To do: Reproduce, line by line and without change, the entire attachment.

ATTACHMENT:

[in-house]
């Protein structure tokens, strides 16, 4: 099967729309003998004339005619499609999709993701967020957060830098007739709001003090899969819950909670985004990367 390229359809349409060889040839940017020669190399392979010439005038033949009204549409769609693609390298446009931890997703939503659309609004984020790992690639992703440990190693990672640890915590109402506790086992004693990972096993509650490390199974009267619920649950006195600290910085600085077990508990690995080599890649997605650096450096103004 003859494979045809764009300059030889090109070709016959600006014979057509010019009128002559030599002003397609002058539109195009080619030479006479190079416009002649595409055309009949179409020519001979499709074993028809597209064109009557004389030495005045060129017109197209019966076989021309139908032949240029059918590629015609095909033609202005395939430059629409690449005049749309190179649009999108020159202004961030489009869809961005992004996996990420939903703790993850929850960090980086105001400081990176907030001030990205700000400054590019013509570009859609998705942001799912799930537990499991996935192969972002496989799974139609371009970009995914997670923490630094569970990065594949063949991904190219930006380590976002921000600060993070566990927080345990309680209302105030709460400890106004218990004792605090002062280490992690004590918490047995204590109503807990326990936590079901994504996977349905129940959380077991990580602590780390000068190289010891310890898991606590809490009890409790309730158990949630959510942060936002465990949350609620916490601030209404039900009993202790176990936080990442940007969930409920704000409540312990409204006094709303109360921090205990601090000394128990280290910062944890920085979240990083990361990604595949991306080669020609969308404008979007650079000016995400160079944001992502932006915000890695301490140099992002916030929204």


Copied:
[in-house]
């Protein structure tokens, strides 16, 4: 099967729309003998004339005619499609999709993701967020957060830098007739709001003090899969819950909670985004990367 390229359809349409060889040839940017020669190399392979010439005038033949009204549409769609693609390298446009931890997703939503659309609004984020790992690639992703440990190693990672640890915590109402506790086992004693990972096993509650490390199974009267619920649950006195600290910085600085077990508990690995080599890649997605650096450096103004 003859494979045809764009300059030889090109070709016959600006014979057509010019009128002559030599002003397609002058539109195009080619030479006479190079416009002649595409055309009949179409020519001979499709074993028809597209064109009557004389030495005045060129017109197209019966076989021309139908032949240029059918590629015609095909033609202005395939430059629409690449005049749309190179649009999108020159202004961030489009869809961005992004996996990420939903703790993850929850960090980086105001400081990176907030001030990205700000400054590019013509570009859609998705942001799912799930537990499991996935192969972002496989799974139609371009970009995914997670923490630094569970990065594949063949991904190219930006380590976002921000600060993070566990927080345990309680209302105030709460400890106004218990004792605090002062280490992690004590918490047995204590109503807990326990936590079901994504996977349905129940959380077991990580602590780390000068190289010891310890898991606590809490009890409790309730158990949630959510942060936002465990949350609620916490601030209404039900009993202790176990936080990442940007969930409920704000409540312990409204006094709303109360921090205990601090000394128990280290910062944890920085979240990083990361990604595949991306080669020609969308404008979007650079000016995400160079944001992502932006915000890695301490140099992002916030929204």